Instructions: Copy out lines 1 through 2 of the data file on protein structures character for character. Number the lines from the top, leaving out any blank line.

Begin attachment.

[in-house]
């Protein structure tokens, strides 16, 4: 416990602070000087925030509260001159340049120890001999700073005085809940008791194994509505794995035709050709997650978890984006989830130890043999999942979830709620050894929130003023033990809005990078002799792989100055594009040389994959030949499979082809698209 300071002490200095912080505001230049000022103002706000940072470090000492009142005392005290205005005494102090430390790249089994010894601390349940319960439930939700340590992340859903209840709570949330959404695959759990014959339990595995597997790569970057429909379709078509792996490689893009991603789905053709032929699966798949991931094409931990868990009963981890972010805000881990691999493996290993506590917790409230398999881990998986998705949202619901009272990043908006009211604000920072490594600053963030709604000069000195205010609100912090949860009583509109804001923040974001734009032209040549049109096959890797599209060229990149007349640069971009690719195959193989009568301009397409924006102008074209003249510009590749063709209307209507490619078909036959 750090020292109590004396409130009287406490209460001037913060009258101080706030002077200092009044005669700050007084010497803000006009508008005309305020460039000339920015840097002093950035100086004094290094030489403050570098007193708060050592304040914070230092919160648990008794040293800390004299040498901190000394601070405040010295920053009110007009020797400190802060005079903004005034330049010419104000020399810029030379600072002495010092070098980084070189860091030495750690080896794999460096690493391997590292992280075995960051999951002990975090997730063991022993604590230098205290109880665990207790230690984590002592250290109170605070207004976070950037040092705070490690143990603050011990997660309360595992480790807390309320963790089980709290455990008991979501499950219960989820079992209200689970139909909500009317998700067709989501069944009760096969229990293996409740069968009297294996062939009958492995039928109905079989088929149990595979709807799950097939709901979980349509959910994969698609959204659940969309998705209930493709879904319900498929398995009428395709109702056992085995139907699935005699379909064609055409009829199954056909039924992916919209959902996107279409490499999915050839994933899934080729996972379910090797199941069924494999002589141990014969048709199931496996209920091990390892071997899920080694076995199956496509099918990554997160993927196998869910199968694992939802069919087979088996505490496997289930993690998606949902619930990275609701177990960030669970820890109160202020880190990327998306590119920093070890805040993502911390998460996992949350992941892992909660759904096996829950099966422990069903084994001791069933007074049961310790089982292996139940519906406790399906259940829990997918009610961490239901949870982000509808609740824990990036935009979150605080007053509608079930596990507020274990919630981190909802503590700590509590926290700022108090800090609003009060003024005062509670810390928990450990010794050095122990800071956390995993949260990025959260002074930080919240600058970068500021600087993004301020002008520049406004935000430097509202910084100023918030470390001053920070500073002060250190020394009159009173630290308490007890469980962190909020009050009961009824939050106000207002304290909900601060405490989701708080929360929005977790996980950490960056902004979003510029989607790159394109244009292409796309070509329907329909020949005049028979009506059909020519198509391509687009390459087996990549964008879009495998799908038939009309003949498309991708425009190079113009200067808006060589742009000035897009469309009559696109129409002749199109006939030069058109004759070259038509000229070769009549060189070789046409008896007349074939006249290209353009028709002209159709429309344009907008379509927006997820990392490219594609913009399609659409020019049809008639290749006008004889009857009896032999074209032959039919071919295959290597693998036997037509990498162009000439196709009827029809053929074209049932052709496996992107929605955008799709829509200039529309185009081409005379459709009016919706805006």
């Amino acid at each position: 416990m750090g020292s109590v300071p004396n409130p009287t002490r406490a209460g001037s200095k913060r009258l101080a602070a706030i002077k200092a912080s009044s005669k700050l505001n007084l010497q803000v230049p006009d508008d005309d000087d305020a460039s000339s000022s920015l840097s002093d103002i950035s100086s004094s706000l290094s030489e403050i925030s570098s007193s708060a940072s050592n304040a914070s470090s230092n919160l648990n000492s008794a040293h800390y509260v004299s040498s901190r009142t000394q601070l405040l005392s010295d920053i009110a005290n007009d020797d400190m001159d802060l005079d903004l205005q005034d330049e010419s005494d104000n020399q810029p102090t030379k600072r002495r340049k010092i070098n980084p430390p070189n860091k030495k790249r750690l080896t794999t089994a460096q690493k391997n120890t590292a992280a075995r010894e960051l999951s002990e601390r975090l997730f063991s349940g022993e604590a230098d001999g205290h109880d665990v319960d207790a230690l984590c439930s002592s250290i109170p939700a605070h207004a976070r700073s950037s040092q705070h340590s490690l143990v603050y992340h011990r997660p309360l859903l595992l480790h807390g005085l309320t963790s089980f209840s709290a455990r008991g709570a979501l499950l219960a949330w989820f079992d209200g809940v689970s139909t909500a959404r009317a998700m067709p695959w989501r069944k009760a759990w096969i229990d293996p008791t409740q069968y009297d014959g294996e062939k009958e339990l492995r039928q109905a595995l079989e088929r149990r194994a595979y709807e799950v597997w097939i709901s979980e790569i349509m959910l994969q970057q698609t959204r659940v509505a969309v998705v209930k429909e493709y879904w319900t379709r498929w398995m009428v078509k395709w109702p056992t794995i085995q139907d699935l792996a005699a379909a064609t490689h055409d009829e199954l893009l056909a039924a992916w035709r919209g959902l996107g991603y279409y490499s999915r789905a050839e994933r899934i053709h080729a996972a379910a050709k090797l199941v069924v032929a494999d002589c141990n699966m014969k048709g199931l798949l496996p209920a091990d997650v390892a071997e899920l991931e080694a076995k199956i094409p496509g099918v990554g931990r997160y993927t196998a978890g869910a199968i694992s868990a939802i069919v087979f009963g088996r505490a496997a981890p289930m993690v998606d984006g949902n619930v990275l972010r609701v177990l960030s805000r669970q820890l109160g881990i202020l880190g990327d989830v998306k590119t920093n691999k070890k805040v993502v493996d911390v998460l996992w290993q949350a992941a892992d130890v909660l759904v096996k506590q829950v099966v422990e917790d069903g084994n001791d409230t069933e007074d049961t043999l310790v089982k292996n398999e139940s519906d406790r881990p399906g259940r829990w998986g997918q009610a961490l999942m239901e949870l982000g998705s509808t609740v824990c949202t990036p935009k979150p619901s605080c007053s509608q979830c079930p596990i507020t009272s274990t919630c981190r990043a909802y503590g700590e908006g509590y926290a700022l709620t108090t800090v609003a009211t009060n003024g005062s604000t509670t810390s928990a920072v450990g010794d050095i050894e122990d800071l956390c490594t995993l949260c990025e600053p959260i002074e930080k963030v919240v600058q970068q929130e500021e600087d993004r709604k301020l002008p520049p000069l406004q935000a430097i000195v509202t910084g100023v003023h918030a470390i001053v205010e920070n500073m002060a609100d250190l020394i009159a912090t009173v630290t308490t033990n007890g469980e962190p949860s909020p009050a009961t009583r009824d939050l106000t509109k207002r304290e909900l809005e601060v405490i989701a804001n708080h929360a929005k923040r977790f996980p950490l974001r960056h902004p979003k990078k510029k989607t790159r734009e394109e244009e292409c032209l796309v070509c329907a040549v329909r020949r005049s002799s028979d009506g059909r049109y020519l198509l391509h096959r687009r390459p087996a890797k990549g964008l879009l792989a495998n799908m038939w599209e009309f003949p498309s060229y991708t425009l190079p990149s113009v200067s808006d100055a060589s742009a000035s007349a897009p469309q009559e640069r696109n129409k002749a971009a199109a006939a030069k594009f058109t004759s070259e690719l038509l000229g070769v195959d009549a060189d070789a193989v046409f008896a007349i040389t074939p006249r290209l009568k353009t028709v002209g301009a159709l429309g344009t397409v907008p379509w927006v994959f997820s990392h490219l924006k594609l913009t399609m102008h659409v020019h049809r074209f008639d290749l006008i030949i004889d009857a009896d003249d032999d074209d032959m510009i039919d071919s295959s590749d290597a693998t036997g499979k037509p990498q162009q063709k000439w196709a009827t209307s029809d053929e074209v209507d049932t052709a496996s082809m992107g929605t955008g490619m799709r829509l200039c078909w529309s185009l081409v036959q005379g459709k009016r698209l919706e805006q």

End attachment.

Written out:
[in-house]
């Protein structure tokens, strides 16, 4: 416990602070000087925030509260001159340049120890001999700073005085809940008791194994509505794995035709050709997650978890984006989830130890043999999942979830709620050894929130003023033990809005990078002799792989100055594009040389994959030949499979082809698209 300071002490200095912080505001230049000022103002706000940072470090000492009142005392005290205005005494102090430390790249089994010894601390349940319960439930939700340590992340859903209840709570949330959404695959759990014959339990595995597997790569970057429909379709078509792996490689893009991603789905053709032929699966798949991931094409931990868990009963981890972010805000881990691999493996290993506590917790409230398999881990998986998705949202619901009272990043908006009211604000920072490594600053963030709604000069000195205010609100912090949860009583509109804001923040974001734009032209040549049109096959890797599209060229990149007349640069971009690719195959193989009568301009397409924006102008074209003249510009590749063709209307209507490619078909036959 750090020292109590004396409130009287406490209460001037913060009258101080706030002077200092009044005669700050007084010497803000006009508008005309305020460039000339920015840097002093950035100086004094290094030489403050570098007193708060050592304040914070230092919160648990008794040293800390004299040498901190000394601070405040010295920053009110007009020797400190802060005079903004005034330049010419104000020399810029030379600072002495010092070098980084070189860091030495750690080896794999460096690493391997590292992280075995960051999951002990975090997730063991022993604590230098205290109880665990207790230690984590002592250290109170605070207004976070950037040092705070490690143990603050011990997660309360595992480790807390309320963790089980709290455990008991979501499950219960989820079992209200689970139909909500009317998700067709989501069944009760096969229990293996409740069968009297294996062939009958492995039928109905079989088929149990595979709807799950097939709901979980349509959910994969698609959204659940969309998705209930493709879904319900498929398995009428395709109702056992085995139907699935005699379909064609055409009829199954056909039924992916919209959902996107279409490499999915050839994933899934080729996972379910090797199941069924494999002589141990014969048709199931496996209920091990390892071997899920080694076995199956496509099918990554997160993927196998869910199968694992939802069919087979088996505490496997289930993690998606949902619930990275609701177990960030669970820890109160202020880190990327998306590119920093070890805040993502911390998460996992949350992941892992909660759904096996829950099966422990069903084994001791069933007074049961310790089982292996139940519906406790399906259940829990997918009610961490239901949870982000509808609740824990990036935009979150605080007053509608079930596990507020274990919630981190909802503590700590509590926290700022108090800090609003009060003024005062509670810390928990450990010794050095122990800071956390995993949260990025959260002074930080919240600058970068500021600087993004301020002008520049406004935000430097509202910084100023918030470390001053920070500073002060250190020394009159009173630290308490007890469980962190909020009050009961009824939050106000207002304290909900601060405490989701708080929360929005977790996980950490960056902004979003510029989607790159394109244009292409796309070509329907329909020949005049028979009506059909020519198509391509687009390459087996990549964008879009495998799908038939009309003949498309991708425009190079113009200067808006060589742009000035897009469309009559696109129409002749199109006939030069058109004759070259038509000229070769009549060189070789046409008896007349074939006249290209353009028709002209159709429309344009907008379509927006997820990392490219594609913009399609659409020019049809008639290749006008004889009857009896032999074209032959039919071919295959290597693998036997037509990498162009000439196709009827029809053929074209049932052709496996992107929605955008799709829509200039529309185009081409005379459709009016919706805006």